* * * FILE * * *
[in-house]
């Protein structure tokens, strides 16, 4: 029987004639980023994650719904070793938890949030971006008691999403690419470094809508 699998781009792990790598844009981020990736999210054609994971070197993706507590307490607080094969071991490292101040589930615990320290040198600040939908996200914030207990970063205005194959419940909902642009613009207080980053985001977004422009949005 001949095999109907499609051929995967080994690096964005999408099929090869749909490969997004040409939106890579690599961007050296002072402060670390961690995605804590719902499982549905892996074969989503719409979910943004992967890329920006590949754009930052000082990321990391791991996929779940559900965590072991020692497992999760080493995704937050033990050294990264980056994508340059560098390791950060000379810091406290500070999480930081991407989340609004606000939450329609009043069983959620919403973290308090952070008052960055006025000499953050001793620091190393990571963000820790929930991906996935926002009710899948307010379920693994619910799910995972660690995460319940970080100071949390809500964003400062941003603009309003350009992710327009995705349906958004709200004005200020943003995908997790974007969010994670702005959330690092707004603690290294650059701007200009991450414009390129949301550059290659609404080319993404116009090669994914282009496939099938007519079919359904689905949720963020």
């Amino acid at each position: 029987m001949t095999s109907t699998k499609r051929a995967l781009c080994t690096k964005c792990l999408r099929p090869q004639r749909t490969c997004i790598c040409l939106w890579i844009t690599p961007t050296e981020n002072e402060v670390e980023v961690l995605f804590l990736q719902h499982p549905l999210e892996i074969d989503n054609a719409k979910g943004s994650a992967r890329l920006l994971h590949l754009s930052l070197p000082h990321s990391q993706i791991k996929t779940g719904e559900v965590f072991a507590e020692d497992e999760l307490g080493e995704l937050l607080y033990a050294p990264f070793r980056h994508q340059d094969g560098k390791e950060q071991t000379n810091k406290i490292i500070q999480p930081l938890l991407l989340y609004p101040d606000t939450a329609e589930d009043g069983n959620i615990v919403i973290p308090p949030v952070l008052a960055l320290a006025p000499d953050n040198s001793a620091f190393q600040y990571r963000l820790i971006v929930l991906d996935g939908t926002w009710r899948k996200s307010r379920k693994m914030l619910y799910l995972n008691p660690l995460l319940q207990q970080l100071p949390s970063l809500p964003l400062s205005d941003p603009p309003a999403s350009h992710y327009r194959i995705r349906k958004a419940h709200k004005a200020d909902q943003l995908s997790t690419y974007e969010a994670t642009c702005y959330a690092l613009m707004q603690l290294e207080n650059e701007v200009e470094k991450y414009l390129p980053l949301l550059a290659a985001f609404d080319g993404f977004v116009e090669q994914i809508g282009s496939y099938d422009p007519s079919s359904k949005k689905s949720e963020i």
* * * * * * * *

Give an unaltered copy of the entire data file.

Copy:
[in-house]
């Protein structure tokens, strides 16, 4: 029987004639980023994650719904070793938890949030971006008691999403690419470094809508 699998781009792990790598844009981020990736999210054609994971070197993706507590307490607080094969071991490292101040589930615990320290040198600040939908996200914030207990970063205005194959419940909902642009613009207080980053985001977004422009949005 001949095999109907499609051929995967080994690096964005999408099929090869749909490969997004040409939106890579690599961007050296002072402060670390961690995605804590719902499982549905892996074969989503719409979910943004992967890329920006590949754009930052000082990321990391791991996929779940559900965590072991020692497992999760080493995704937050033990050294990264980056994508340059560098390791950060000379810091406290500070999480930081991407989340609004606000939450329609009043069983959620919403973290308090952070008052960055006025000499953050001793620091190393990571963000820790929930991906996935926002009710899948307010379920693994619910799910995972660690995460319940970080100071949390809500964003400062941003603009309003350009992710327009995705349906958004709200004005200020943003995908997790974007969010994670702005959330690092707004603690290294650059701007200009991450414009390129949301550059290659609404080319993404116009090669994914282009496939099938007519079919359904689905949720963020």
């Amino acid at each position: 029987m001949t095999s109907t699998k499609r051929a995967l781009c080994t690096k964005c792990l999408r099929p090869q004639r749909t490969c997004i790598c040409l939106w890579i844009t690599p961007t050296e981020n002072e402060v670390e980023v961690l995605f804590l990736q719902h499982p549905l999210e892996i074969d989503n054609a719409k979910g943004s994650a992967r890329l920006l994971h590949l754009s930052l070197p000082h990321s990391q993706i791991k996929t779940g719904e559900v965590f072991a507590e020692d497992e999760l307490g080493e995704l937050l607080y033990a050294p990264f070793r980056h994508q340059d094969g560098k390791e950060q071991t000379n810091k406290i490292i500070q999480p930081l938890l991407l989340y609004p101040d606000t939450a329609e589930d009043g069983n959620i615990v919403i973290p308090p949030v952070l008052a960055l320290a006025p000499d953050n040198s001793a620091f190393q600040y990571r963000l820790i971006v929930l991906d996935g939908t926002w009710r899948k996200s307010r379920k693994m914030l619910y799910l995972n008691p660690l995460l319940q207990q970080l100071p949390s970063l809500p964003l400062s205005d941003p603009p309003a999403s350009h992710y327009r194959i995705r349906k958004a419940h709200k004005a200020d909902q943003l995908s997790t690419y974007e969010a994670t642009c702005y959330a690092l613009m707004q603690l290294e207080n650059e701007v200009e470094k991450y414009l390129p980053l949301l550059a290659a985001f609404d080319g993404f977004v116009e090669q994914i809508g282009s496939y099938d422009p007519s079919s359904k949005k689905s949720e963020i």